The Sebi framework says large corporates have to raise 25% of their incremental borrowings for a year through corporate bonds.
About Rs 40,000-50,000 crore of additional corporate bond issuances are likely over the next five years following the Sebi’s move to shift a quarter of the incremental annual and long-term borrowings by large companies away from banks, said experts at Crisil.
The Sebi framework says large corporates — defined as having an outstanding borrowing of Rs 100 crore or more, a credit rating of ‘AA’ or higher, having its securities listed on a stock exchange, and intending to mobilise long-term funds — have to raise 25% of their incremental borrowings for a year through corporate bonds.
Crisil’s analysis shows 444 companies with aggregate rated long-term borrowings of Rs 45 lakh crore as of FY18 come in this category. They accounted for 35% of the total credit outstanding of `130 lakh crore as of the previous fiscal.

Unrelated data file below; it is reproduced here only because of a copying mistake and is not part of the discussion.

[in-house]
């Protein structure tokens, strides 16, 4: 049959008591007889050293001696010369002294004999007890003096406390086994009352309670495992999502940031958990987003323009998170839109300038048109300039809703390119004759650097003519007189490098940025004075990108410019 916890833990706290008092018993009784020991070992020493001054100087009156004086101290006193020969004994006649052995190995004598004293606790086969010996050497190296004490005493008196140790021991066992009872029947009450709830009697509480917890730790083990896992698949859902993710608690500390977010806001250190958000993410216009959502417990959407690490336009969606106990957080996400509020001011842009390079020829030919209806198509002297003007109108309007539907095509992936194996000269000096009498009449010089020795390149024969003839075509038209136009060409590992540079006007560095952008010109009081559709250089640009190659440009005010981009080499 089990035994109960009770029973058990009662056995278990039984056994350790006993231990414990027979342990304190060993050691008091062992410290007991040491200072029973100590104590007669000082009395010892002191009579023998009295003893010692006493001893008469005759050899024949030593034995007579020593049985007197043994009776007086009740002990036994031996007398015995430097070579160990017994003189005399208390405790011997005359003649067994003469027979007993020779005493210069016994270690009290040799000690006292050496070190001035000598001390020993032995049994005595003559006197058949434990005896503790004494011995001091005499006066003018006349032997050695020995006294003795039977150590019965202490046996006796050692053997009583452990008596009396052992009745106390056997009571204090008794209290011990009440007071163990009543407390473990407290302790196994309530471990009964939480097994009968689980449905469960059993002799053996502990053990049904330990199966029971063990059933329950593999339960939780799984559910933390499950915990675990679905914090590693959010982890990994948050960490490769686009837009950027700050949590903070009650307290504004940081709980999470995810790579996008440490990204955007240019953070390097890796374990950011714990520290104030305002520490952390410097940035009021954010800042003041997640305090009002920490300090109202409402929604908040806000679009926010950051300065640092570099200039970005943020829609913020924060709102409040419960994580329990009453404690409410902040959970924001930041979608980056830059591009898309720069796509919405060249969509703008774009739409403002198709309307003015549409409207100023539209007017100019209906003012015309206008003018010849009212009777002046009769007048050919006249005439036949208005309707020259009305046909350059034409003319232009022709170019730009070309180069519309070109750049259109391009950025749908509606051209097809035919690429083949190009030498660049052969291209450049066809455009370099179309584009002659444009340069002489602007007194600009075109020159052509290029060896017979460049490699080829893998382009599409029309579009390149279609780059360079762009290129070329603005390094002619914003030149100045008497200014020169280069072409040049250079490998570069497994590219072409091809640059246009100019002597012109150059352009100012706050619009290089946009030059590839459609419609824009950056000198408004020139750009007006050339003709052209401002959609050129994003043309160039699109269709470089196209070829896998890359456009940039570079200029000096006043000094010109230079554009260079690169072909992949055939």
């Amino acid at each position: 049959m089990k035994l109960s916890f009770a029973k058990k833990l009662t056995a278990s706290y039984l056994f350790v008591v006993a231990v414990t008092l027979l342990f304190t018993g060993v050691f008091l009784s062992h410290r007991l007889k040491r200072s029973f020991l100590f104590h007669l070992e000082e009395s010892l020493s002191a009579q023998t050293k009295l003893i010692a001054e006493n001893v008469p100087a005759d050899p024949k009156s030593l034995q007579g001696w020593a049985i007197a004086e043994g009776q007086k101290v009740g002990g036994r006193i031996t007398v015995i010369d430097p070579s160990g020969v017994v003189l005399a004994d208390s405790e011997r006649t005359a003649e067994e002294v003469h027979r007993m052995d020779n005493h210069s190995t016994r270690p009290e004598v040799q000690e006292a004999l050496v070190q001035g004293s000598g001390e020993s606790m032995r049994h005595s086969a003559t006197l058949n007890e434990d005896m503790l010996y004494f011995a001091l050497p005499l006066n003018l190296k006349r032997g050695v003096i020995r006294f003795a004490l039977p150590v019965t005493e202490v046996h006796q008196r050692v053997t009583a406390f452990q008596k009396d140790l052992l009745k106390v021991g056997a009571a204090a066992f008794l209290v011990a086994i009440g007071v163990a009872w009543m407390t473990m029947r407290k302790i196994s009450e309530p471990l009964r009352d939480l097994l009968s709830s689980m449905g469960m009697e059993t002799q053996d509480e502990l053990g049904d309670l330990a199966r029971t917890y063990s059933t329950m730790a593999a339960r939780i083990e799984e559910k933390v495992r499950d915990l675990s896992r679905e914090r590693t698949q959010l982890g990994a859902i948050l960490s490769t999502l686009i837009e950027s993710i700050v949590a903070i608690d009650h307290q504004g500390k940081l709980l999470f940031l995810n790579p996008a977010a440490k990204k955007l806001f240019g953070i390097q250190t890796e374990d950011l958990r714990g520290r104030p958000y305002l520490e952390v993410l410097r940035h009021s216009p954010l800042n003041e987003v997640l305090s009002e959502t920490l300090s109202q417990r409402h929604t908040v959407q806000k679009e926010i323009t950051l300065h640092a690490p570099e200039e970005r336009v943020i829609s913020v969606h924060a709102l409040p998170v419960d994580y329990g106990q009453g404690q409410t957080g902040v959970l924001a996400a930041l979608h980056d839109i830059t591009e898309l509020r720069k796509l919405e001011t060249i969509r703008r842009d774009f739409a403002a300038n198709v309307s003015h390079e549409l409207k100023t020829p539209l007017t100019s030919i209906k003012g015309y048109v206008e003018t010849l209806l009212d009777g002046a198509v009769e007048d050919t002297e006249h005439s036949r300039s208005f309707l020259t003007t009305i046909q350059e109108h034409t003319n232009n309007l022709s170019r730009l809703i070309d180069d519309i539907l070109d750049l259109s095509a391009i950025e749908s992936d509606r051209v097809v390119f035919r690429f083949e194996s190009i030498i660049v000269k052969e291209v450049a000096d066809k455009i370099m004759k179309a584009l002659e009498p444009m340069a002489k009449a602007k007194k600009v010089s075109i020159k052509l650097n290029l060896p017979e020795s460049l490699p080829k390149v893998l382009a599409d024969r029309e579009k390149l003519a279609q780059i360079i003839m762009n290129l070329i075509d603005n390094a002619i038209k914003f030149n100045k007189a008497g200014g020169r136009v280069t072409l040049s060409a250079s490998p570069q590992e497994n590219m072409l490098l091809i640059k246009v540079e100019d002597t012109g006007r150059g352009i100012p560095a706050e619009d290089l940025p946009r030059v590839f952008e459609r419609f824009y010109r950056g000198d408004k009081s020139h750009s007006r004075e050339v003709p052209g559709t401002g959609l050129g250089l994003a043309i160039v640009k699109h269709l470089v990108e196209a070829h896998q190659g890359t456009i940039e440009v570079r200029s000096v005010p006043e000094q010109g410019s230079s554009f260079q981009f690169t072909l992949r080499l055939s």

Crisil Ratings president Gurpreet Chhatwal said, “Sebi’s framework is a step in the right direction to deepen the corporate bond market and usher in a market-oriented, risk-based pricing culture. Another `2,00,000 crore of issuances would have been possible if the framework had included ‘A’ category papers and unlisted corporates.”
The inclusion of ‘A’ category and unlisted corporates would have made 1,400 companies with a total debt of `15 lakh crore eligible. This would have not only materially increased the supply, but also improved the risk appetite and diversity of sectors in the domestic corporate bond market. Currently, there is a high concentration of ‘AA’ category papers and 70% of the issuances are by firms from the financial sector. The framework comes into effect from April 1, 2019. In the first two years of implementation — FY20 and FY21 — a ‘comply or explain’ approach will be applicable. Failure to comply beyond FY21 will invite a fine equivalent to 0.2% of the shortfall in bond issuances, the Crisil report said.